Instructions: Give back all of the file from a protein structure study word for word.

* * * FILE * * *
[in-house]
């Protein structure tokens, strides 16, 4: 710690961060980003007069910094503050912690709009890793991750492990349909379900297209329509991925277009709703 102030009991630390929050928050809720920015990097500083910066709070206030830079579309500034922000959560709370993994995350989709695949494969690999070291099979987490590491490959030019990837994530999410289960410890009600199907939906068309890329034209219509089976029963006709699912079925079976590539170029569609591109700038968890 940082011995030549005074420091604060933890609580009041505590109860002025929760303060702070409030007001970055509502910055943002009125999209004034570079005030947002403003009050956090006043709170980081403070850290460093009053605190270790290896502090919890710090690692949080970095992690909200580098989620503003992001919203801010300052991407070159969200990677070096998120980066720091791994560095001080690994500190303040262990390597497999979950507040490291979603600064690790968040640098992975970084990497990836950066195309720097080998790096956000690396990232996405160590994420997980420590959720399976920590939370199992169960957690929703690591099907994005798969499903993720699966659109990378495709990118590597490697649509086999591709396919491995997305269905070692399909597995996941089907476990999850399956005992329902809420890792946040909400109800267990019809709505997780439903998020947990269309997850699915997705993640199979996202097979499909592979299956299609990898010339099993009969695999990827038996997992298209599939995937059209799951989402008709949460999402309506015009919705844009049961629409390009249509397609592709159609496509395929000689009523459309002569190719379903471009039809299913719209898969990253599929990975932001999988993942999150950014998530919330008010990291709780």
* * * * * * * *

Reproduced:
[in-house]
């Protein structure tokens, strides 16, 4: 710690961060980003007069910094503050912690709009890793991750492990349909379900297209329509991925277009709703 102030009991630390929050928050809720920015990097500083910066709070206030830079579309500034922000959560709370993994995350989709695949494969690999070291099979987490590491490959030019990837994530999410289960410890009600199907939906068309890329034209219509089976029963006709699912079925079976590539170029569609591109700038968890 940082011995030549005074420091604060933890609580009041505590109860002025929760303060702070409030007001970055509502910055943002009125999209004034570079005030947002403003009050956090006043709170980081403070850290460093009053605190270790290896502090919890710090690692949080970095992690909200580098989620503003992001919203801010300052991407070159969200990677070096998120980066720091791994560095001080690994500190303040262990390597497999979950507040490291979603600064690790968040640098992975970084990497990836950066195309720097080998790096956000690396990232996405160590994420997980420590959720399976920590939370199992169960957690929703690591099907994005798969499903993720699966659109990378495709990118590597490697649509086999591709396919491995997305269905070692399909597995996941089907476990999850399956005992329902809420890792946040909400109800267990019809709505997780439903998020947990269309997850699915997705993640199979996202097979499909592979299956299609990898010339099993009969695999990827038996997992298209599939995937059209799951989402008709949460999402309506015009919705844009049961629409390009249509397609592709159609496509395929000689009523459309002569190719379903471009039809299913719209898969990253599929990975932001999988993942999150950014998530919330008010990291709780």